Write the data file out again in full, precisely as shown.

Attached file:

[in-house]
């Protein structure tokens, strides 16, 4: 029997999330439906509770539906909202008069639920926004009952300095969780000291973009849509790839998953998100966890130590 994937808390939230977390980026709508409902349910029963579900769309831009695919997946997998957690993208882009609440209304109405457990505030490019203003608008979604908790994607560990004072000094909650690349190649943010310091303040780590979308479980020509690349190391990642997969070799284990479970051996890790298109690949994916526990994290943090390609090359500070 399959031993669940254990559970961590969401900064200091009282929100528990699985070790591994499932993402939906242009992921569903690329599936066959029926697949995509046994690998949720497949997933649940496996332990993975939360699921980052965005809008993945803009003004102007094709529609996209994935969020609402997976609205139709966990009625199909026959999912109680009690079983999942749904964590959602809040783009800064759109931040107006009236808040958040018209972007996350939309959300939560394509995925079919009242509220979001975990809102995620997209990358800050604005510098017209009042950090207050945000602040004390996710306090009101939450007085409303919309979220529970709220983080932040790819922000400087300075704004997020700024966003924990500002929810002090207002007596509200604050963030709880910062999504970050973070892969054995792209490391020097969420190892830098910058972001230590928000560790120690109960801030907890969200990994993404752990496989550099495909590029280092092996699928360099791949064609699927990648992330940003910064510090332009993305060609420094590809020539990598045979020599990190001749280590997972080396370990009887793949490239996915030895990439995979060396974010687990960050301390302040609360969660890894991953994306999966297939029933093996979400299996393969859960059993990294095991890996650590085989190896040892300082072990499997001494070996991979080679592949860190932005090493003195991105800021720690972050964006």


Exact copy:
[in-house]
């Protein structure tokens, strides 16, 4: 029997999330439906509770539906909202008069639920926004009952300095969780000291973009849509790839998953998100966890130590 994937808390939230977390980026709508409902349910029963579900769309831009695919997946997998957690993208882009609440209304109405457990505030490019203003608008979604908790994607560990004072000094909650690349190649943010310091303040780590979308479980020509690349190391990642997969070799284990479970051996890790298109690949994916526990994290943090390609090359500070 399959031993669940254990559970961590969401900064200091009282929100528990699985070790591994499932993402939906242009992921569903690329599936066959029926697949995509046994690998949720497949997933649940496996332990993975939360699921980052965005809008993945803009003004102007094709529609996209994935969020609402997976609205139709966990009625199909026959999912109680009690079983999942749904964590959602809040783009800064759109931040107006009236808040958040018209972007996350939309959300939560394509995925079919009242509220979001975990809102995620997209990358800050604005510098017209009042950090207050945000602040004390996710306090009101939450007085409303919309979220529970709220983080932040790819922000400087300075704004997020700024966003924990500002929810002090207002007596509200604050963030709880910062999504970050973070892969054995792209490391020097969420190892830098910058972001230590928000560790120690109960801030907890969200990994993404752990496989550099495909590029280092092996699928360099791949064609699927990648992330940003910064510090332009993305060609420094590809020539990598045979020599990190001749280590997972080396370990009887793949490239996915030895990439995979060396974010687990960050301390302040609360969660890894991953994306999966297939029933093996979400299996393969859960059993990294095991890996650590085989190896040892300082072990499997001494070996991979080679592949860190932005090493003195991105800021720690972050964006």